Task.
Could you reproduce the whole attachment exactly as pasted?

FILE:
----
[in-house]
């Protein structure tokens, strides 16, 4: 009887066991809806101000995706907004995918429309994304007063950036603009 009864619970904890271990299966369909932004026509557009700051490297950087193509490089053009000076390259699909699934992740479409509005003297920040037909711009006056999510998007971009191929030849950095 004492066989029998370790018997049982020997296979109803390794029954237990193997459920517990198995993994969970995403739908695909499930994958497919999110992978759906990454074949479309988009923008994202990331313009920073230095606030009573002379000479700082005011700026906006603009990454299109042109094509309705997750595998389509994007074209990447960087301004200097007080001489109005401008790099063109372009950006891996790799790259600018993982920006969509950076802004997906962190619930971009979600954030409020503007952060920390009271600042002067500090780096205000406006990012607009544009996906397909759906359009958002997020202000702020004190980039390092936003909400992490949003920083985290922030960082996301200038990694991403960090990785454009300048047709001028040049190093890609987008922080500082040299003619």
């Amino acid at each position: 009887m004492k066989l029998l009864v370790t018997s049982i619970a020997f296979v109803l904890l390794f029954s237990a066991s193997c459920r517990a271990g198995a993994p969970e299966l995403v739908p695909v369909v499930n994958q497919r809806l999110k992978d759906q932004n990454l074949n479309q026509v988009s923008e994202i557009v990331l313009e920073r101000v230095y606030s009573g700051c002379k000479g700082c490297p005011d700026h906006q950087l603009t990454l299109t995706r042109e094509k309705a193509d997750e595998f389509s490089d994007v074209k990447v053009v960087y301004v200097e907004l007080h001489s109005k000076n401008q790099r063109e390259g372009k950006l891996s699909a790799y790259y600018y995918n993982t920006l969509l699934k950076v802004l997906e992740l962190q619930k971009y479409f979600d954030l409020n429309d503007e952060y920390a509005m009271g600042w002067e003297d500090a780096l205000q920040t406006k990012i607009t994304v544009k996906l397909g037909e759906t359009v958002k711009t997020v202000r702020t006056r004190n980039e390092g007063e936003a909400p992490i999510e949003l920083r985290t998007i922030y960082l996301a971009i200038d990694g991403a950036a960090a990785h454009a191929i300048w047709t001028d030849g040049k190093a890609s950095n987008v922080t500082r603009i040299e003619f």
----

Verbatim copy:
[in-house]
């Protein structure tokens, strides 16, 4: 009887066991809806101000995706907004995918429309994304007063950036603009 009864619970904890271990299966369909932004026509557009700051490297950087193509490089053009000076390259699909699934992740479409509005003297920040037909711009006056999510998007971009191929030849950095 004492066989029998370790018997049982020997296979109803390794029954237990193997459920517990198995993994969970995403739908695909499930994958497919999110992978759906990454074949479309988009923008994202990331313009920073230095606030009573002379000479700082005011700026906006603009990454299109042109094509309705997750595998389509994007074209990447960087301004200097007080001489109005401008790099063109372009950006891996790799790259600018993982920006969509950076802004997906962190619930971009979600954030409020503007952060920390009271600042002067500090780096205000406006990012607009544009996906397909759906359009958002997020202000702020004190980039390092936003909400992490949003920083985290922030960082996301200038990694991403960090990785454009300048047709001028040049190093890609987008922080500082040299003619």
């Amino acid at each position: 009887m004492k066989l029998l009864v370790t018997s049982i619970a020997f296979v109803l904890l390794f029954s237990a066991s193997c459920r517990a271990g198995a993994p969970e299966l995403v739908p695909v369909v499930n994958q497919r809806l999110k992978d759906q932004n990454l074949n479309q026509v988009s923008e994202i557009v990331l313009e920073r101000v230095y606030s009573g700051c002379k000479g700082c490297p005011d700026h906006q950087l603009t990454l299109t995706r042109e094509k309705a193509d997750e595998f389509s490089d994007v074209k990447v053009v960087y301004v200097e907004l007080h001489s109005k000076n401008q790099r063109e390259g372009k950006l891996s699909a790799y790259y600018y995918n993982t920006l969509l699934k950076v802004l997906e992740l962190q619930k971009y479409f979600d954030l409020n429309d503007e952060y920390a509005m009271g600042w002067e003297d500090a780096l205000q920040t406006k990012i607009t994304v544009k996906l397909g037909e759906t359009v958002k711009t997020v202000r702020t006056r004190n980039e390092g007063e936003a909400p992490i999510e949003l920083r985290t998007i922030y960082l996301a971009i200038d990694g991403a950036a960090a990785h454009a191929i300048w047709t001028d030849g040049k190093a890609s950095n987008v922080t500082r603009i040299e003619f």